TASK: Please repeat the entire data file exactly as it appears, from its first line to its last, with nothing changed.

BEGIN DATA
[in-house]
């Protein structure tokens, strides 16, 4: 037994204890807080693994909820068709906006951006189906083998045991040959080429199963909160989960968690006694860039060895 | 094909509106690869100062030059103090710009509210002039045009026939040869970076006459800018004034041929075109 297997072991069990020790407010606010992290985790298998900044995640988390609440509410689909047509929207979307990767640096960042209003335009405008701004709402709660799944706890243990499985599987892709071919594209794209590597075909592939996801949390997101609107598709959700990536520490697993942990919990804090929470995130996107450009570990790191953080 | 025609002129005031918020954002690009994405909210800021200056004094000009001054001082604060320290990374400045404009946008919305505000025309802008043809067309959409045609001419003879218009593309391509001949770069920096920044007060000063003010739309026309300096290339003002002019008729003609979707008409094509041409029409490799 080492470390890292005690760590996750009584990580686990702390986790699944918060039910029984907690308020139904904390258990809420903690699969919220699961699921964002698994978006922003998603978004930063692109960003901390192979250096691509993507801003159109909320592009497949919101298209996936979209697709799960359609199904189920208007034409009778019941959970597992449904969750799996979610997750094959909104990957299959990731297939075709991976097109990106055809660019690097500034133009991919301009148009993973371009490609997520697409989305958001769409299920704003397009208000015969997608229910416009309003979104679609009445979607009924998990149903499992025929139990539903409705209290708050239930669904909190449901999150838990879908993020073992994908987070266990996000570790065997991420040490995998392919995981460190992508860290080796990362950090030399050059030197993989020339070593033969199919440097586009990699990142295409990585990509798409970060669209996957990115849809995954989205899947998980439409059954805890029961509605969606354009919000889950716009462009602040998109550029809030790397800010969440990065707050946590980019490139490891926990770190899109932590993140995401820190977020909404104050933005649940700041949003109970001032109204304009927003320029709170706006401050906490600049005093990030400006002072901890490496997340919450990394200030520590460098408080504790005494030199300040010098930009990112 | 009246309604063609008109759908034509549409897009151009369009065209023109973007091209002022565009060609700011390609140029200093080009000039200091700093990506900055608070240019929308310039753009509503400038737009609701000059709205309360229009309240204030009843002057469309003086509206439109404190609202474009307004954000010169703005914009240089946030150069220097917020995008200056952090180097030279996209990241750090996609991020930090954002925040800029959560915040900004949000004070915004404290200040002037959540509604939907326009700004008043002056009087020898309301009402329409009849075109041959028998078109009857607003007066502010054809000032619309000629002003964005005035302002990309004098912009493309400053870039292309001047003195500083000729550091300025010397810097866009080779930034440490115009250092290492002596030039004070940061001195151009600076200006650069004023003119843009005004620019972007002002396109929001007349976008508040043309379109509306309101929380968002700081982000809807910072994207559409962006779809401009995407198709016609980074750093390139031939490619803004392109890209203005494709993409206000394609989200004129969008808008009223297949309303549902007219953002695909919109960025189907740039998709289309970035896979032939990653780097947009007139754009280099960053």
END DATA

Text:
[in-house]
């Protein structure tokens, strides 16, 4: 037994204890807080693994909820068709906006951006189906083998045991040959080429199963909160989960968690006694860039060895 | 094909509106690869100062030059103090710009509210002039045009026939040869970076006459800018004034041929075109 297997072991069990020790407010606010992290985790298998900044995640988390609440509410689909047509929207979307990767640096960042209003335009405008701004709402709660799944706890243990499985599987892709071919594209794209590597075909592939996801949390997101609107598709959700990536520490697993942990919990804090929470995130996107450009570990790191953080 | 025609002129005031918020954002690009994405909210800021200056004094000009001054001082604060320290990374400045404009946008919305505000025309802008043809067309959409045609001419003879218009593309391509001949770069920096920044007060000063003010739309026309300096290339003002002019008729003609979707008409094509041409029409490799 080492470390890292005690760590996750009584990580686990702390986790699944918060039910029984907690308020139904904390258990809420903690699969919220699961699921964002698994978006922003998603978004930063692109960003901390192979250096691509993507801003159109909320592009497949919101298209996936979209697709799960359609199904189920208007034409009778019941959970597992449904969750799996979610997750094959909104990957299959990731297939075709991976097109990106055809660019690097500034133009991919301009148009993973371009490609997520697409989305958001769409299920704003397009208000015969997608229910416009309003979104679609009445979607009924998990149903499992025929139990539903409705209290708050239930669904909190449901999150838990879908993020073992994908987070266990996000570790065997991420040490995998392919995981460190992508860290080796990362950090030399050059030197993989020339070593033969199919440097586009990699990142295409990585990509798409970060669209996957990115849809995954989205899947998980439409059954805890029961509605969606354009919000889950716009462009602040998109550029809030790397800010969440990065707050946590980019490139490891926990770190899109932590993140995401820190977020909404104050933005649940700041949003109970001032109204304009927003320029709170706006401050906490600049005093990030400006002072901890490496997340919450990394200030520590460098408080504790005494030199300040010098930009990112 | 009246309604063609008109759908034509549409897009151009369009065209023109973007091209002022565009060609700011390609140029200093080009000039200091700093990506900055608070240019929308310039753009509503400038737009609701000059709205309360229009309240204030009843002057469309003086509206439109404190609202474009307004954000010169703005914009240089946030150069220097917020995008200056952090180097030279996209990241750090996609991020930090954002925040800029959560915040900004949000004070915004404290200040002037959540509604939907326009700004008043002056009087020898309301009402329409009849075109041959028998078109009857607003007066502010054809000032619309000629002003964005005035302002990309004098912009493309400053870039292309001047003195500083000729550091300025010397810097866009080779930034440490115009250092290492002596030039004070940061001195151009600076200006650069004023003119843009005004620019972007002002396109929001007349976008508040043309379109509306309101929380968002700081982000809807910072994207559409962006779809401009995407198709016609980074750093390139031939490619803004392109890209203005494709993409206000394609989200004129969008808008009223297949309303549902007219953002695909919109960025189907740039998709289309970035896979032939990653780097947009007139754009280099960053």